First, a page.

With just over 12 hours until the kick-off of the historic World Cup final between Australia and Samoa, concerns have been raised about the dimensions of the in-goal area, as well as confusion at the mixed surfaces being used in that area of the field.
Manchester's historic Old Trafford stadium was a highly-rated venue for the game, but the dimensions of the field and the inclusion of advertising signage are raising big concerns about player safety.
Players who may be required to slide to score a try will have little time to react or protect themselves.
Making matters worse, there's also a steep drop-off right at the edge of the in-goal, creating more issues for players trying to arrest their own momentum in a game where such concerns should be minor at best.
The state of the in-goals for the #RLWC2021 final 😬😬😬
Half natural grass/half synthetic grass, steep drop off over dead ball line. Really hope they put significant safety measures in place!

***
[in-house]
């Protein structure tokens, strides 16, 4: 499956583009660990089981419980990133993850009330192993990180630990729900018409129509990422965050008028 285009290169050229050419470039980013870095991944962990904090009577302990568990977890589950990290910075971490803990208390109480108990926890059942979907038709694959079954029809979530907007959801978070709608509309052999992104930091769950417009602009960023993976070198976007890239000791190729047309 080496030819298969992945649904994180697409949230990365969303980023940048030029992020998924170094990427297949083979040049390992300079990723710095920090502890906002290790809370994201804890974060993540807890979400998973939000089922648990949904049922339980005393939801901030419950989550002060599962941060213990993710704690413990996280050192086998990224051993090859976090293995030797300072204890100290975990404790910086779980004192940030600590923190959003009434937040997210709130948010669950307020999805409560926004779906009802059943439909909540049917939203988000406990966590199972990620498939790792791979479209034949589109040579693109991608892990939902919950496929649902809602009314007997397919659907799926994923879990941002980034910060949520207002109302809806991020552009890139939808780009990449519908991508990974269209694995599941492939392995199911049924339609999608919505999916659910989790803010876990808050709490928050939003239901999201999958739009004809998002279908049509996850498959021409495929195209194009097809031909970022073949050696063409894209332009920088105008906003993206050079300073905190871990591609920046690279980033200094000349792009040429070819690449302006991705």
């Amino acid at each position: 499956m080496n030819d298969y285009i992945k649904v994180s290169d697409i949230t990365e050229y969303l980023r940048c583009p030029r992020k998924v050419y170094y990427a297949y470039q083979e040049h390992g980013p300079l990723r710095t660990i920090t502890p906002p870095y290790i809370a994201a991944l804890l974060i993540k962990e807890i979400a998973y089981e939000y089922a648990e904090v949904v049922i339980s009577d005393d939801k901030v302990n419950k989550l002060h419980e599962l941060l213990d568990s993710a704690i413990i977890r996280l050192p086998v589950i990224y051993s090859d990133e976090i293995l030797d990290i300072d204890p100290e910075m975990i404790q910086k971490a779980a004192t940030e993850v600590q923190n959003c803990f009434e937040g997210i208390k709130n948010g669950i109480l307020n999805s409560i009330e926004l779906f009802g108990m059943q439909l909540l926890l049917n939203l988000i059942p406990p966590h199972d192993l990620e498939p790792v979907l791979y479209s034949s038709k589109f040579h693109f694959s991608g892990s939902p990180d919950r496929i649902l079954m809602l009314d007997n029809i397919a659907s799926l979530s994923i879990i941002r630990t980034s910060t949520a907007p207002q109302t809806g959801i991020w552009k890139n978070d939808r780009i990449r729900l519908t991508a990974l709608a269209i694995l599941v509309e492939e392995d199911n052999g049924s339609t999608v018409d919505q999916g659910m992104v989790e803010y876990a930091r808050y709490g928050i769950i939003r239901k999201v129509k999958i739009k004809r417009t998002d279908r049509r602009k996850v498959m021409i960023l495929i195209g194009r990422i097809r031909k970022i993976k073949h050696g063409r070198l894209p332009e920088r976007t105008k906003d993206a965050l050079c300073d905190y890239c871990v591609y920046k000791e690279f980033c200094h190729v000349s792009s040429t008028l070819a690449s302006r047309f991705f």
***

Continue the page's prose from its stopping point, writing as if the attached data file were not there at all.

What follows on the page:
Video via @JakeDuke1 pic.twitter.com/V5Y3XA6kuf
— NRL PHYSIO (@nrlphysio) November 19, 2022
According to The Daily Telegraph, a regular in-goal in the NRL is roughly eight-metres deep. The current set-up in Manchester is less than five.
Former Australian vice-captain Paul Gallen, who has played at the venue previously, expressed his hopes that preventative measures will be taken to protect players as kick-off nears, recalling an incident involving Brett Morris that saw the winger narrowly avoid injury after crashing into a billboard while scoring a try in the 2013 World Cup.
“The in-goals are tiny,” Gallen told the Telegraph.
“Hopefully they put in some soft safety barriers in front of the fence. I remember what happened to Brett Morris.
“You have to remember it's a World Cup final, so there's no self-preservation. Players will be going for it.
“Hopefully everyone will be OK. At the end of the day, players have a chance to play at one of the most special grounds in the world.”